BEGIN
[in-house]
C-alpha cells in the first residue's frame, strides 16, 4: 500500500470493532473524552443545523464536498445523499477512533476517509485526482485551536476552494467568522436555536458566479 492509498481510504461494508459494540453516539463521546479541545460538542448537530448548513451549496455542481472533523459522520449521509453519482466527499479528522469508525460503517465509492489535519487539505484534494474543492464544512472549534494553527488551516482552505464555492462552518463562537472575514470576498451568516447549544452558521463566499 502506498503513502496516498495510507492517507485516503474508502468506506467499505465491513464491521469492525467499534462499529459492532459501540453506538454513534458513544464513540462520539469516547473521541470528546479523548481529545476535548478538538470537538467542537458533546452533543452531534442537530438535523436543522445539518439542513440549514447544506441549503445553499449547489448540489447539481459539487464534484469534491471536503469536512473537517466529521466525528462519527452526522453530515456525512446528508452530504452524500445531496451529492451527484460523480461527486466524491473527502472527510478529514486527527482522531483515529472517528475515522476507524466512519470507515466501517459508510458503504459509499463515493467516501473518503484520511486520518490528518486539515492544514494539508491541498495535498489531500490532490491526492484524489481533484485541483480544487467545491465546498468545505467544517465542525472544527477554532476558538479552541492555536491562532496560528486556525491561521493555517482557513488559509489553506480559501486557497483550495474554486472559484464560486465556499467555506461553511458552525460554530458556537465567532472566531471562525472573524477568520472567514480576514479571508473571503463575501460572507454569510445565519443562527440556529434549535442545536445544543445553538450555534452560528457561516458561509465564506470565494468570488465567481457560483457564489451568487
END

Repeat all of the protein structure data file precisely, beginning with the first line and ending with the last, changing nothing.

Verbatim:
[in-house]
C-alpha cells in the first residue's frame, strides 16, 4: 500500500470493532473524552443545523464536498445523499477512533476517509485526482485551536476552494467568522436555536458566479 492509498481510504461494508459494540453516539463521546479541545460538542448537530448548513451549496455542481472533523459522520449521509453519482466527499479528522469508525460503517465509492489535519487539505484534494474543492464544512472549534494553527488551516482552505464555492462552518463562537472575514470576498451568516447549544452558521463566499 502506498503513502496516498495510507492517507485516503474508502468506506467499505465491513464491521469492525467499534462499529459492532459501540453506538454513534458513544464513540462520539469516547473521541470528546479523548481529545476535548478538538470537538467542537458533546452533543452531534442537530438535523436543522445539518439542513440549514447544506441549503445553499449547489448540489447539481459539487464534484469534491471536503469536512473537517466529521466525528462519527452526522453530515456525512446528508452530504452524500445531496451529492451527484460523480461527486466524491473527502472527510478529514486527527482522531483515529472517528475515522476507524466512519470507515466501517459508510458503504459509499463515493467516501473518503484520511486520518490528518486539515492544514494539508491541498495535498489531500490532490491526492484524489481533484485541483480544487467545491465546498468545505467544517465542525472544527477554532476558538479552541492555536491562532496560528486556525491561521493555517482557513488559509489553506480559501486557497483550495474554486472559484464560486465556499467555506461553511458552525460554530458556537465567532472566531471562525472573524477568520472567514480576514479571508473571503463575501460572507454569510445565519443562527440556529434549535442545536445544543445553538450555534452560528457561516458561509465564506470565494468570488465567481457560483457564489451568487